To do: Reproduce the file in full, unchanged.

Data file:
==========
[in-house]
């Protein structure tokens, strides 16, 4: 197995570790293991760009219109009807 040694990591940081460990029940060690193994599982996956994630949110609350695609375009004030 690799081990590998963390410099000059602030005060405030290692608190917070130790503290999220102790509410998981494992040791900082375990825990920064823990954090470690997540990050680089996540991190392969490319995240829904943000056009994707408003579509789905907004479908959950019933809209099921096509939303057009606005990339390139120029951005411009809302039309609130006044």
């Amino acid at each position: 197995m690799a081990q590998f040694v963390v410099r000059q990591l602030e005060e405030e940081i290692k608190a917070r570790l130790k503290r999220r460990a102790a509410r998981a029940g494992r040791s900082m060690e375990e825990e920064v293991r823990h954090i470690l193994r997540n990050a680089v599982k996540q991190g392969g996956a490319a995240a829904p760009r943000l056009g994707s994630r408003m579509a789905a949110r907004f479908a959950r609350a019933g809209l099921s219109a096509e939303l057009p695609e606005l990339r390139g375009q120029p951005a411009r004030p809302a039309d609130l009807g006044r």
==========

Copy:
[in-house]
């Protein structure tokens, strides 16, 4: 197995570790293991760009219109009807 040694990591940081460990029940060690193994599982996956994630949110609350695609375009004030 690799081990590998963390410099000059602030005060405030290692608190917070130790503290999220102790509410998981494992040791900082375990825990920064823990954090470690997540990050680089996540991190392969490319995240829904943000056009994707408003579509789905907004479908959950019933809209099921096509939303057009606005990339390139120029951005411009809302039309609130006044």
């Amino acid at each position: 197995m690799a081990q590998f040694v963390v410099r000059q990591l602030e005060e405030e940081i290692k608190a917070r570790l130790k503290r999220r460990a102790a509410r998981a029940g494992r040791s900082m060690e375990e825990e920064v293991r823990h954090i470690l193994r997540n990050a680089v599982k996540q991190g392969g996956a490319a995240a829904p760009r943000l056009g994707s994630r408003m579509a789905a949110r907004f479908a959950r609350a019933g809209l099921s219109a096509e939303l057009p695609e606005l990339r390139g375009q120029p951005a411009r004030p809302a039309d609130l009807g006044r």